We’re happy to announce that the online version of Testuff now comes with an overview screen. Because this dashboard already exists in the desktop client of our software testing suite, you might be asking – “So what’s the big deal?”

Well, first and foremost, the dashboard creates a more unified experience across both platforms:

  • Some testers prefer the desktop interface.
  • Others use the online version exclusively.
  • And still others switch back and forth, depending on the project.

In all cases, the interface will be more consistent, which is central to the “anytime-anywhere” philosophy with which we design our software testing tools.

But there’s an even more important reason why this online dashboard matters.

Testuff Web Users Now Benefit from Summarized Data

The online version of Testuff now provides users with a top-level view of how all the different components interact, including the:

  • Tests
  • Defects
  • Requirements
  • Executions
  • Testers

So again, “What’s the big deal?”

Avoiding the Hidden Perils of Measured Parameters

Too often, we get bogged down in measured parameters and how they operate in isolation. If something isn’t working correctly, we naturally hone in on that particular defect or bug.

But successful software testing requires a holistic view in which we study multiple data points from different angles. And we need to understand how individual results emerge based on:

  • What test was run.
  • Who executed the test.
  • When the test took place.
  • What known defects existed.
  • What surprise defects emerged.
  • What the requirements were.

When we focus all of our attention on the parts (instead of the whole) bad things can happen.

If you don’t believe us, just ask Mitsubishi, a Fortune 500 company that was recently caught lying about its fuel economy – a “measured parameter.”

Note that it wasn’t the company that lied. The massaged numbers came from just one department. The team wanted to look good and focused all of its resources on:

  • Improving the fuel economy (if it could).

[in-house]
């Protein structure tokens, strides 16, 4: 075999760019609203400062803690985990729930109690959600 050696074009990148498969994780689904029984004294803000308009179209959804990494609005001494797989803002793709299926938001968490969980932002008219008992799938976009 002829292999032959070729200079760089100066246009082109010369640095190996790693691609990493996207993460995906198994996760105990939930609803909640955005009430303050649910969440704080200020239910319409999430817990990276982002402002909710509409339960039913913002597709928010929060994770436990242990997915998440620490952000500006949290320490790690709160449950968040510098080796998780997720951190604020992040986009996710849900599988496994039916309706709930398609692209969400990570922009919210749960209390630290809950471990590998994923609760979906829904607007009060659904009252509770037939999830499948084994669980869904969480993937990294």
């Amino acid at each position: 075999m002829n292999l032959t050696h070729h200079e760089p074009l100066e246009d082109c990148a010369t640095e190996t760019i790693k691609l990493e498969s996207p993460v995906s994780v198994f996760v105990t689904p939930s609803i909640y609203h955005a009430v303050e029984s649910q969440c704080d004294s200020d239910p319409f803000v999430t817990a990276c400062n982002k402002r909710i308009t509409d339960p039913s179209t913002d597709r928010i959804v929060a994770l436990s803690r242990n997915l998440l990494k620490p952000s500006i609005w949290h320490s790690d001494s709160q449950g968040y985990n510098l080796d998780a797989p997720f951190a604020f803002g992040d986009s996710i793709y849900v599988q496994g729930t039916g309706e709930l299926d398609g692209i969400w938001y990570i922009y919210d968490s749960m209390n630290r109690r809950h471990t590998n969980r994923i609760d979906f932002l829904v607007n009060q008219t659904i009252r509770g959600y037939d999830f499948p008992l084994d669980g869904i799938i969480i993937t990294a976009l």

• Or

  • Improving people’s perception of the fuel economy (if it must).

This happens all the time – not always as a result of deliberate dishonesty. To the hammer, everything looks like a nail. And it’s easy to become so obsessed with an outcome that you miss the forest for the trees.

This is as true in the software world as it is in the automotive world. But in Mitsubishi’s case, the results were especially damaging. The fuel economy team’s desire to “look good” infected the entire product. And Mitsubishi’s reputation ultimately suffered.

Had the company focused on the product as a whole, this disaster could have been avoided. Tests should have been run from multiple angles with much more detailed pictures of how the components worked together. This would have allowed the team to catch defects sooner and take the appropriate corrective actions.

And this is the value of the new Testuff Web dashboard.

It provides a holistic overview of each project’s:

  • Progress & status
  • Needs & changes
  • Challenges & opportunities

This dashboard doesn’t diminish the importance of the individual components. In fact, having a “micro” view is just as critical as the “macro.” And the dashboard interface provides links to let you dig deeper into each data point. But if the nitty-gritty details drive all of your efforts, you’ll end up missing the bigger picture.

And it’ll become harder to make informed, top-level decisions about what should happen next.

If you’re a Testuff Web user, we hope you enjoy this new dashboard. Feel free to share your experiences in the comments below.